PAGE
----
“It’s the fact that it’s voted by the customers that means so much; other industry awards are done via a panel of judges,” says Shaun.

Fifty per cent of business stems from the Canterbury area, another 40 per cent is East Kent, the rest online sales, although Shaun is highly aware of the growing trend towards multi-channel shopping: the whole ‘click and collect’ revolution in retail.

The move 15 years ago into white goods – often seen as the poor relation in the industry – is now an increasingly important market for the company, with growing business at the quality end of the market such as top German brand Miele, and the Nicholas Harris kitchen studio put in two years ago.

Shaun is on the board of Retra, the UK’s trade association for independent electrical retailers and servicing organisations, which was formed in 1942 (Barretts was elected a member in 1943).

He also does a lot of networking within his industry, attending trade fairs as a customer, mainly in Europe, though increasingly within his native Kent, which he is very much enjoying.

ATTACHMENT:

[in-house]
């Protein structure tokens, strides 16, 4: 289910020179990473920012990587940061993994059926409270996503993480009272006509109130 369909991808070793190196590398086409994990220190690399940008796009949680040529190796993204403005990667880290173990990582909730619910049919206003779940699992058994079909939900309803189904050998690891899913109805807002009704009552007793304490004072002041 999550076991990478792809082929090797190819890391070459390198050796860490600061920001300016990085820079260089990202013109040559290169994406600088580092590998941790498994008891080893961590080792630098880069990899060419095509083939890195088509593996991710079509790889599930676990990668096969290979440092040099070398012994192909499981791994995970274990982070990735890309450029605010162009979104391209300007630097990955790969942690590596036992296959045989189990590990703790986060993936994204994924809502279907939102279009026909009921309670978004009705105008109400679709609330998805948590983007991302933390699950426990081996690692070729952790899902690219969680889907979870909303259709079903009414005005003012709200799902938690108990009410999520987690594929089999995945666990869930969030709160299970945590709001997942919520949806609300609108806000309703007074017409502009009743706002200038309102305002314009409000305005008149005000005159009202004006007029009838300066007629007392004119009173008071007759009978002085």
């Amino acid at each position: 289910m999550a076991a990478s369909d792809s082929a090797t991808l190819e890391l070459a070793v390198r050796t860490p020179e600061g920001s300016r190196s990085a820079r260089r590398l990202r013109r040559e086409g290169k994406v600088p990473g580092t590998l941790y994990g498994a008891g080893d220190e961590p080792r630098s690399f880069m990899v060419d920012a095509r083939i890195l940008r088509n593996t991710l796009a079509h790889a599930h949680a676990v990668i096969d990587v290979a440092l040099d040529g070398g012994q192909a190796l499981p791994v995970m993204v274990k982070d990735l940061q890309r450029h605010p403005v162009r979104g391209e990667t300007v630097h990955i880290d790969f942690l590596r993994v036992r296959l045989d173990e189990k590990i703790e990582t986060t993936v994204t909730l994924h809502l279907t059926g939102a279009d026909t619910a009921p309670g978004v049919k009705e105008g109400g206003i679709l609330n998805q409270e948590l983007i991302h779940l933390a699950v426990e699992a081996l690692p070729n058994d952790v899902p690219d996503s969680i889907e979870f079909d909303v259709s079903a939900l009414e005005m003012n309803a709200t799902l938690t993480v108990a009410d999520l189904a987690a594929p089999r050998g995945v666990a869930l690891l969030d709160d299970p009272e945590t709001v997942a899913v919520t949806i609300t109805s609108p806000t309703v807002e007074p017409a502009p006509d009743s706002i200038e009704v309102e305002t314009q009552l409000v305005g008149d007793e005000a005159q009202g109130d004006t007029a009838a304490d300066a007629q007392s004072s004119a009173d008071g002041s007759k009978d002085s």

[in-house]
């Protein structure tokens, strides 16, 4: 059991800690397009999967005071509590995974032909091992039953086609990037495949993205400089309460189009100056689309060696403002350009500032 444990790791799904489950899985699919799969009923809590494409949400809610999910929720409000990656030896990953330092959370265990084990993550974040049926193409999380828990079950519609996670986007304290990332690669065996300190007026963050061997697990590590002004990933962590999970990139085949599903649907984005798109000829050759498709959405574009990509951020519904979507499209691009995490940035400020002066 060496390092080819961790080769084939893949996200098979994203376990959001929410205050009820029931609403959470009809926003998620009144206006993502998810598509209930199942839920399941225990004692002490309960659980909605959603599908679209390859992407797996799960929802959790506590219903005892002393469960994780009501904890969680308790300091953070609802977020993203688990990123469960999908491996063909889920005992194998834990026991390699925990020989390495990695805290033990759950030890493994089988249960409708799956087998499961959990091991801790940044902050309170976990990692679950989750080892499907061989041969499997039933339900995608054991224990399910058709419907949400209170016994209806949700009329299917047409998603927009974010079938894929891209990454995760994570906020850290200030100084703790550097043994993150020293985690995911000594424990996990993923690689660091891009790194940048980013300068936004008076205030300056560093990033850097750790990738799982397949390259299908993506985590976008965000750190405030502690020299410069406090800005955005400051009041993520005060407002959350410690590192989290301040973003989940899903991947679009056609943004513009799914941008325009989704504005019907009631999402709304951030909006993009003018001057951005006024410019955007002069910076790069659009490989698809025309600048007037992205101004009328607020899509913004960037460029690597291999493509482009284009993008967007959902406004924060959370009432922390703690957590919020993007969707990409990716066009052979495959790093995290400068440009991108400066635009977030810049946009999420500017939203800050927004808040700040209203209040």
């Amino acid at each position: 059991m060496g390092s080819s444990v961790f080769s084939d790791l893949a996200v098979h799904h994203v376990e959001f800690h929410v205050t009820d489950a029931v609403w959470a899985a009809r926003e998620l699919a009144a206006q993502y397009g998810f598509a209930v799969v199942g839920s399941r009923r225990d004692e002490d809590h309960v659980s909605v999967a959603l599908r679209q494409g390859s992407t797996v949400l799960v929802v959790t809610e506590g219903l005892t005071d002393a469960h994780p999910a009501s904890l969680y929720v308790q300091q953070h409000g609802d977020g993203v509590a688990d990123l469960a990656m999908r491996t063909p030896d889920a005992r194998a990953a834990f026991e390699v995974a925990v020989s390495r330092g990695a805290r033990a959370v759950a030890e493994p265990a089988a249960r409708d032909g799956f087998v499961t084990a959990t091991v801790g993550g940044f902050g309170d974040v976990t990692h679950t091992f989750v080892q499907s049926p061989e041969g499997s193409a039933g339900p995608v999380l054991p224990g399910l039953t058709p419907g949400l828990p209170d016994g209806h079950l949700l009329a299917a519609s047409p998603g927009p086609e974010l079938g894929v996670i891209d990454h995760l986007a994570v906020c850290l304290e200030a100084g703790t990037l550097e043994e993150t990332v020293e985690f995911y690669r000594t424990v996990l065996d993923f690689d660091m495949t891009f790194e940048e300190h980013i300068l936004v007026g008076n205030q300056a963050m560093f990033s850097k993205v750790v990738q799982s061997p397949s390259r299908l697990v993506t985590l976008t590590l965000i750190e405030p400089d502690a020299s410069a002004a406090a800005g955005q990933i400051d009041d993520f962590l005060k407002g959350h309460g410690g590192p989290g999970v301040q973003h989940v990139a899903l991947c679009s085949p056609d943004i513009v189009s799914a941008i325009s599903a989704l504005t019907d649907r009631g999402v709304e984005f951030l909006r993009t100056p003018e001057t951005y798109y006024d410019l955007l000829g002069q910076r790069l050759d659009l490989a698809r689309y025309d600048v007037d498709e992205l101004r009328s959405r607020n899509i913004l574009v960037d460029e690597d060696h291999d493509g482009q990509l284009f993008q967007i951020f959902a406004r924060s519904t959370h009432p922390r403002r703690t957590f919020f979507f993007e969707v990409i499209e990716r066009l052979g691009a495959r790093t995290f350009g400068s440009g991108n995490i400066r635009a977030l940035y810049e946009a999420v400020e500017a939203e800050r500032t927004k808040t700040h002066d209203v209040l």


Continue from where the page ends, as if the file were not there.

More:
So what lies ahead for Barretts, and potentially its fifth generation? “The fifth generation have all left school now, some have left university (I have three, aged 19 to 24) and to a lesser extent than I did, they’ve all worked in the business. I’m sure they’ll all do what they want to do.”

“As for the fourth generation, we will just carry on doing what we do best, strive to be the best and improve on what we do. Barretts is all one company – one board of directors, one set of accounts.

“If we keep our finger on the pulse, if we keep our focus and keep working hard, then we will be fine. We can react to change very quickly,” says Shaun.

My favourite Kent...

Place: I love Ickham, where I live with my wife – our three children are gown up now, my son is at university and my daughters are in London and Northampton. We all grew up here, went to school here, it’s a great village with three great local pubs. We’re surrounded by lovely countryside, the coast is close by and you can be in Europe in half an hour. I use the high-speed train up to London all the time.

Hobbies: I cycle a lot all over Kent and abroad, it’s a big hobby of mine. I like rugby and football and we are involved in supporting a lot of local clubs – for example, Barretts sponsor Canterbury Rugby Club, where both my son and I have played.

Digital: I love my Bose home cinema and we’re getting very excited about Sonos, a streaming network hi-fi system. It connects to your network and router and operates from your phone or tablet so you can play your music from streaming music sites all around the house.